Dear Carol, “Do you know whether or not shelters will adopt to owners who want an “outdoor only” pet? I’m trying to get a dog for my boys, but my husband doesn’t want it in the house at all. Help!!”
Dear ‘Help!:’ “No most shelters won’t do that and they shouldn’t. Since dogs are such highly social family members, he or she would be so much happier and healthier in the house where they can interact. It’s also a danger to the dog’s physical and mental well being to keep them outside. I personally would never get a pet if they had to stay outside. Why doesn’t your husband want a dog in the house?? I’d be happy to share info about why dogs need and want to live inside with their loving family.”
The above is an actual message exchange that occurred on my Facebook page last week. The dog mom, rescuer, and advocate in me wanted to scream and say, “Please do not get a dog. Something along the lines of a fish would be more suitable for your family,” but I resisted. Knowledge is power. Besides, “Help’s” query touched a nerve in me. Growing up, our family dog, an innocent 15-pound Dachshund, lived her life outside on a rope and my memories of the entire situation are bleak and grim. She was lonely, empty, and like any living being, craved attention and companionship. In her isolation and solitude, I can’t imagine she received much. She was an outdoor dog, and it was wrong then and now.
Dogs are social beings to their inner core. They are pack animals, meaning they thrive, survive, and must be nurtured with other living beings (and not a second dog, left in isolation with them). Gone are the days of leaving Rover outside to fend for himself because, after all, he’s “just an animal.”
Dogs need human interaction and stimulation. A bored dog is an unhappy dog. A dog that is left outside to his or her own thoughts is unfair and unhealthy to the dog. Imagine being wrapped up in your own mental isolation because you were born a dog and someone placed you outside.
I developed a 7-point quick quiz. Simply answer true or false to the following:
- I don’t want a dog in the house because they might dirty up the furniture.
- Dogs belong outside. I know/knew plenty of people who have a dog outside and they are fine.
- Dogs like being outside on their own. They came from wolves and wolves live outside.
- I don’t want my lawn or yard messed up so the dog will only have a certain area outside where he or she will stay often.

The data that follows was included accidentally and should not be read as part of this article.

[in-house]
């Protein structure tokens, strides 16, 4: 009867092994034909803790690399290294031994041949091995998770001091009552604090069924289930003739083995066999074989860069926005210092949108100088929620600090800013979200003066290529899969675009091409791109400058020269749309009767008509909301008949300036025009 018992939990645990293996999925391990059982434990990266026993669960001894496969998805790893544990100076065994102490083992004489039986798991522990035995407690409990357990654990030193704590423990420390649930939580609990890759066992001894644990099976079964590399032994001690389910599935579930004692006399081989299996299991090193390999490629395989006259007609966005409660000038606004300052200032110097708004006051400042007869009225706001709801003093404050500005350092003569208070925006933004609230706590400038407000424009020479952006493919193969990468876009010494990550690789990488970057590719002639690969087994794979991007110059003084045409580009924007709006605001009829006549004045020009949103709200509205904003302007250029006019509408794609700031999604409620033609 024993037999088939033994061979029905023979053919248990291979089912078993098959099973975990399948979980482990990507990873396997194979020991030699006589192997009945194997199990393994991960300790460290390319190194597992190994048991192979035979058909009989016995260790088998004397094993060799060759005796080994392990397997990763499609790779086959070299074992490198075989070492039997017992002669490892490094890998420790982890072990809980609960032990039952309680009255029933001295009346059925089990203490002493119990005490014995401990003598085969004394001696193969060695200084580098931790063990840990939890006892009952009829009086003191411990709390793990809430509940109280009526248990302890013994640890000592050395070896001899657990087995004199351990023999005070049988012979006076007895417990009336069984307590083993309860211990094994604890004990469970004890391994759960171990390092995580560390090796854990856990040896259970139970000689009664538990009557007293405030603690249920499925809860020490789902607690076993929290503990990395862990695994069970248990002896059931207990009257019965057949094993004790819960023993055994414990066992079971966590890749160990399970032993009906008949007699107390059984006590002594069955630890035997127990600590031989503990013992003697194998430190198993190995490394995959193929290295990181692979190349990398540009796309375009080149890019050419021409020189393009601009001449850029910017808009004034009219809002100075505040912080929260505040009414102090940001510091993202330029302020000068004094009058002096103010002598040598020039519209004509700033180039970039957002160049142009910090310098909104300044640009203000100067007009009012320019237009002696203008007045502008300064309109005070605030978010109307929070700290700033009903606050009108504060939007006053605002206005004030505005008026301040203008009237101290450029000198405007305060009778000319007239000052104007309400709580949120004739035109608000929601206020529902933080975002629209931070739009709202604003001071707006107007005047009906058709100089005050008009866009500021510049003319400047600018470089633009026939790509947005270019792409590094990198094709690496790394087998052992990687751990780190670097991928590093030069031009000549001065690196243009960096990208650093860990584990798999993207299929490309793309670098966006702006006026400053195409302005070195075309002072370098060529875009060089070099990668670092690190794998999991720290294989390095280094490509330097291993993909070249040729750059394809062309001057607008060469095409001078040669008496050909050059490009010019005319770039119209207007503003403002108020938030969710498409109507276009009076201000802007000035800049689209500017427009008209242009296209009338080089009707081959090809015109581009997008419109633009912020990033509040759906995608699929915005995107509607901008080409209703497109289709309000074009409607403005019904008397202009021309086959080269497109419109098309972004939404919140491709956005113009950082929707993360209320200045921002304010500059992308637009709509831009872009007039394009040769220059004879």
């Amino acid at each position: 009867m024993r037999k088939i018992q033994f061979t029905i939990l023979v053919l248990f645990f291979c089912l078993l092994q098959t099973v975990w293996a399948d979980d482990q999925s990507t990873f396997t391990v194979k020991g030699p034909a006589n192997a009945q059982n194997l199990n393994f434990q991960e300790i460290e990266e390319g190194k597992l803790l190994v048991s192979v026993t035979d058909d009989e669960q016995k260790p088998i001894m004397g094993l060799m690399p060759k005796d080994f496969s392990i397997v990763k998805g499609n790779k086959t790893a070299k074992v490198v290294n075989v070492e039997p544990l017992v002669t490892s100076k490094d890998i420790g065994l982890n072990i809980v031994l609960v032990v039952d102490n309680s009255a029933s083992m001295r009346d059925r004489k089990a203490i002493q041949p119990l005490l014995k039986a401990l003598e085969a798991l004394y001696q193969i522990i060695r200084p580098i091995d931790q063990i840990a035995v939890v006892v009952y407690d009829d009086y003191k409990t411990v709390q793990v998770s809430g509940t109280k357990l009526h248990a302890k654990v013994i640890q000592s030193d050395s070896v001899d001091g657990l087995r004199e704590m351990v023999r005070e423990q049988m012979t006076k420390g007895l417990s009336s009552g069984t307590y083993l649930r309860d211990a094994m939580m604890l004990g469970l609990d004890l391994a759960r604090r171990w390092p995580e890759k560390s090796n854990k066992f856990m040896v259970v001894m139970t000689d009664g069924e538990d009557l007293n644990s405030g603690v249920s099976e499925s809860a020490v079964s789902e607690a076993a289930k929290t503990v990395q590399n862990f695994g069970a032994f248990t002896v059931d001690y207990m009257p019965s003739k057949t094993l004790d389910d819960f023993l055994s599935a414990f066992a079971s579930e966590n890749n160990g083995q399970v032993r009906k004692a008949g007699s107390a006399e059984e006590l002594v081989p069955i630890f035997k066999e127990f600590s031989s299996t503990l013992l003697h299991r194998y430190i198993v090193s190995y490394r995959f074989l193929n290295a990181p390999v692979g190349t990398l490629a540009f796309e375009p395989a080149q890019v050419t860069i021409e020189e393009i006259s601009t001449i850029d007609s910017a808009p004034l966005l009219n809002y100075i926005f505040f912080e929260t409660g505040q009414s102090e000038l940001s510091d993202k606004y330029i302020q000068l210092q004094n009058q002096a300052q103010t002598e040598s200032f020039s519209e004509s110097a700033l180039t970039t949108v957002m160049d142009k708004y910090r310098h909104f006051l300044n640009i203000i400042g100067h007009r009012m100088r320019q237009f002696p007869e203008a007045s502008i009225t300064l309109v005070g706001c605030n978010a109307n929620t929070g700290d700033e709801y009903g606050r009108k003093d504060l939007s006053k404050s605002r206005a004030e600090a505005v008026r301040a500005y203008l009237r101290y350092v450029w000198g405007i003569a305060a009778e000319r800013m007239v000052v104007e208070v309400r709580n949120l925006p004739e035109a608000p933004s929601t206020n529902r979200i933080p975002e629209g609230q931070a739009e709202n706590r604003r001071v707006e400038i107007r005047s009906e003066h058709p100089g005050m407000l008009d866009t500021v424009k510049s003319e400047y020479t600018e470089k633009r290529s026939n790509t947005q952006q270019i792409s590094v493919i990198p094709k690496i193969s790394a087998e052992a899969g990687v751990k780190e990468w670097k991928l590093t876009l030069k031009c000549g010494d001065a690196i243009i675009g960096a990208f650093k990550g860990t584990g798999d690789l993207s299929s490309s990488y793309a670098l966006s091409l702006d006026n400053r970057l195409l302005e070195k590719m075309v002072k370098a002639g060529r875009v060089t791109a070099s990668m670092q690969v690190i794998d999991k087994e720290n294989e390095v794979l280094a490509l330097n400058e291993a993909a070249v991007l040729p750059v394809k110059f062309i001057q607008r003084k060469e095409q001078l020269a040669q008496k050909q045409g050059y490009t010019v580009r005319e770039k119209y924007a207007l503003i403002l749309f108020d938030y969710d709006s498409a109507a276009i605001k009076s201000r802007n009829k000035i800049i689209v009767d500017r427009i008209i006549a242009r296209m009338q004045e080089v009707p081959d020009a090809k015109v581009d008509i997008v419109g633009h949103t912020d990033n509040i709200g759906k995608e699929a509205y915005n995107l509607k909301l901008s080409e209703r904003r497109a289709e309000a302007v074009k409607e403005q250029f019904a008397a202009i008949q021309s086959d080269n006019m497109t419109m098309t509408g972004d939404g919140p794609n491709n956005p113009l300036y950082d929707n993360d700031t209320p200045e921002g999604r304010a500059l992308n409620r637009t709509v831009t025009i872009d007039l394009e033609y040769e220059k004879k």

- I don’t want dog hair or the risk of allergies with having a dog in the house.
- The dog will still be allowed inside sometimes but has to stay outside a lot.
- A dog carries germs or disease and I don’t want that risk to me or my family.
If you answered TRUE to any of the following, please do not get a dog. Seriously. Dogs form bonds with their families; they thrive and grow with attention. An idle mind is an unhappy mind, and occasionally tossing a ball or a chew bone to a dog does not a busy mind make.
A dog who is allowed to be outside with supervision, in a dog run, or at something like a dog park: these are different circumstances and ones that are not only encouraged, but in which my dog and I engage. You bond with a dog when you spend time living together and playing together.
Yes, I am a dog lover but first and foremost, I respect life in general. So I pose the question to you, ‘Help,’ would you want to live outside and be treated like a family member when it’s convenient?
Neither does a dog.
You are also teaching your children how to treat animals. I know people who say “my grandma kept her dog outside” or “my uncle used to let his dog roam the streets.” Most often, those children grow up to be adults who think it is okay to keep a dog outside.
It is in your best interest not to have a dog. I thought long and hard about what to say to you, but my inner core and nearly 20 years of being in the pet world keeps poking at me and poking at me to respond with fact and passion. I respect that you asked me and I thank you for that, too. If a shelter does allow you to adopt a dog knowing they will be kept outside, that shelter should not be operating. A good shelter or rescue group will not allow this.
Knowledge is power. Unless your husband suddenly sees the light, I’d not bring a dog into the darkness that will envelop him by living a life outside.